Respect the Pro
We encounter professional drivers every day – whether we are using rideshare services or ordering our favorite food for lunch at work. Studies show that delivery services expanded greatly in 2020 due to the pandemic. Due to the increase in professional drivers, etiquette is changing as well. We will cover some of these, as we want to show our drivers that we are grateful for the services they provide. Hopefully, this will also encourage professional drivers as they deal with the general public in not so general situations.
ETIQUETTE FOR RIDESHARE SERVICES
Ask if your passenger has ever used a rideshare service before. If they have not, then they might be anxious about what to expect or how to handle the ride. Common questions like where they should sit during the ride can leave many people feeling overwhelmed. You can reduce that pressure by asking this question followed by a simple explanation of what they can expect. Keep it friendly and simple.
Be direct. Give the customer-specific details on how to recognize you and your car when you approach. When the customer gives directions, repeat them back with simple but specific details. This mirroring approach can help avoid confusion and let the customer know you are on your way. Briefly let them know if there are additional complements (such as an available phone charger or music).
Thank the driver. This basic etiquette is probably the most valuable thing you can do as a passenger, but sadly it is often forgotten. Even the video game industry recognized this courtesy when a popular game included a feature where gamers could thank the bus driver. Although there are no advantages or consequences in the game for using or ignoring this feature, players have adopted it as a kind of measure to judge the skills of other players. In short, even they agree - thank the (bus) driver.
If you don’t know, ask. If you are unsure of where to sit or what to do, ask the driver. They don’t care if you ask, but they might care if you assume. Unanswered questions can create an uncomfortable ride, which can lead to miscommunication, poor experience, or low ratings.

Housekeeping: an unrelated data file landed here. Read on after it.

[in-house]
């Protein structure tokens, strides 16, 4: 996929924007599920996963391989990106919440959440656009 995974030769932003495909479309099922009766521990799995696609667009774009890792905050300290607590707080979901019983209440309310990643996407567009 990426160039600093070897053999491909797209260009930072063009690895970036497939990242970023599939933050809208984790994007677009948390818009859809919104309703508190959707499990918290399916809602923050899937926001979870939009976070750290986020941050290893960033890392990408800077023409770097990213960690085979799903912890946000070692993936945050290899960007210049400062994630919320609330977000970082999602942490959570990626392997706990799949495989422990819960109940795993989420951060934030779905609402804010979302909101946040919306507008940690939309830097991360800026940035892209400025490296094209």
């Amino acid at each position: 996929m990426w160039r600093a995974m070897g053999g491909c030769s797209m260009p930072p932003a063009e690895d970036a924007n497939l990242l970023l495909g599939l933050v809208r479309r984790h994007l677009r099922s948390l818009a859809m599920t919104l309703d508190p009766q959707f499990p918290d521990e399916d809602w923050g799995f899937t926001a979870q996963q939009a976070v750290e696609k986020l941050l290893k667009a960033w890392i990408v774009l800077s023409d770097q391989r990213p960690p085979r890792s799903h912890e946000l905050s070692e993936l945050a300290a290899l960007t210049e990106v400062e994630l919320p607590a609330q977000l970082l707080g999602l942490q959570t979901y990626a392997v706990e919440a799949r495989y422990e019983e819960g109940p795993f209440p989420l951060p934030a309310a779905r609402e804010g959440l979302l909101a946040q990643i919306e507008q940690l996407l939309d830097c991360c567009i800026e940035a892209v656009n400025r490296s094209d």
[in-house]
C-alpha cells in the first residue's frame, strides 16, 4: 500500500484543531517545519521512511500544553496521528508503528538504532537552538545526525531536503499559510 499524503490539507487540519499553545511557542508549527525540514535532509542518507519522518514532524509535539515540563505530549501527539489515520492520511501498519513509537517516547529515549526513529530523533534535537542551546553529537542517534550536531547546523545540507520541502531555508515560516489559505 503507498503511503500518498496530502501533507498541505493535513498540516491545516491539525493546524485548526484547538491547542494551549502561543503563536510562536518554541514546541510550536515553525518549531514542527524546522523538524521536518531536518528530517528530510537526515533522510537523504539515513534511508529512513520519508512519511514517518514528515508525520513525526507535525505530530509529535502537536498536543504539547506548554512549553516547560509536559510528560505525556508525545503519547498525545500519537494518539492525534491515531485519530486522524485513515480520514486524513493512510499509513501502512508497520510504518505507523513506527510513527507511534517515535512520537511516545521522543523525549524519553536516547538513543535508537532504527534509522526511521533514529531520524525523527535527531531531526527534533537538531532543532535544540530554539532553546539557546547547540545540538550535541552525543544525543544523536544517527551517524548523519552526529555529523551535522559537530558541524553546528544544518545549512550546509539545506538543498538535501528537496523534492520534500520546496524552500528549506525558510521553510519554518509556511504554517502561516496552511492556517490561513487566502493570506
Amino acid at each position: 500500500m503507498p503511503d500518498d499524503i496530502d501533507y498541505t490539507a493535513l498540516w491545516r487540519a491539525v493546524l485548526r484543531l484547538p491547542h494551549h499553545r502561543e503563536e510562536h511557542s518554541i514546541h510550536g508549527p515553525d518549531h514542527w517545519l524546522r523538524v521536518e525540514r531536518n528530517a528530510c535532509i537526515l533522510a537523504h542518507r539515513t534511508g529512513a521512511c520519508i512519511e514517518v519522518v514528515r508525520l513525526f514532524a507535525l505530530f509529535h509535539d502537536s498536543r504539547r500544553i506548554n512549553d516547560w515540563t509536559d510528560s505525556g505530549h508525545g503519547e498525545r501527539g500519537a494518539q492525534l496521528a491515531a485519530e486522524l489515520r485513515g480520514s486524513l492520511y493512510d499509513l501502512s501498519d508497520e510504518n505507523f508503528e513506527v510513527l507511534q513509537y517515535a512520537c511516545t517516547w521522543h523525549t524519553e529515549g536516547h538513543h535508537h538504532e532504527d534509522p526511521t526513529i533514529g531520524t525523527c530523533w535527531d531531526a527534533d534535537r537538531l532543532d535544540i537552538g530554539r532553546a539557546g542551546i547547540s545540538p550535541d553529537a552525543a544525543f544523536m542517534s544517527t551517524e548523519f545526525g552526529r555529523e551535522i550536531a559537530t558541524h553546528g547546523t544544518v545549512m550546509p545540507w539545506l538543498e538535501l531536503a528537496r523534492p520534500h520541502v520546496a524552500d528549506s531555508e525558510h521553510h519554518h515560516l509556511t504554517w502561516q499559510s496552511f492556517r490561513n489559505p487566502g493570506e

ETIQUETTE FOR DELIVERY
Keep your car clean and well maintained. Not only is the condition of your vehicle a reflection on the driver, but it also represents the company. If the delivery car is a mess – then will the business be a mess too? This is especially important for food delivery services, so if you plan on driving for Grub Hub, keep that in mind.
If you cannot personally hand the package to the person who ordered it, leave it in a safe spot that is easy to find. Do not leave it sitting on the part of the porch that always gets rained on. Instead, find a dry area that is out of sight, and the note where the package was left so the customer can find it.
If you are delivering for a business, find out who the contact is and leave the package or location of the package with them. This is especially important when the offices have multiple departments and teams.
Be ready for the delivery. If you are unable to receive the delivery, arrange for someone else to help out, or make arrangements with the driver to leave it at a designated location.
Although mentioned earlier, this is worth repeating. Tell the delivery driver thank you. Tipping is not the same thing, and although the driver appreciates it, a simple thank you will add sincerity.
Only discuss delivery-related issues. If your delivery was late or crushed, you might want to ask the driver what happened. But if there is an issue with the order itself or billing, you need to call the business number. The driver does not know any more about the order other than where to take it, but he does have other places to be.
Fresh Air Screens for Professional Drivers
For drivers, cars are important, and we want to help you protect your investments. Pests and debris can turn your business into a nightmare, but with the proper tools, you can prevent those from happening. Get started by adding a Fresh Air Screen to your garage or carport.
Drivers benefit most from retractable screens, which were designed for garages. Model C is a classic design with two zippers, which meets the best standards for single garages and carports. For double garages, the three zippered Model D might be more suitable as two panels can be operated as a single unit or separately.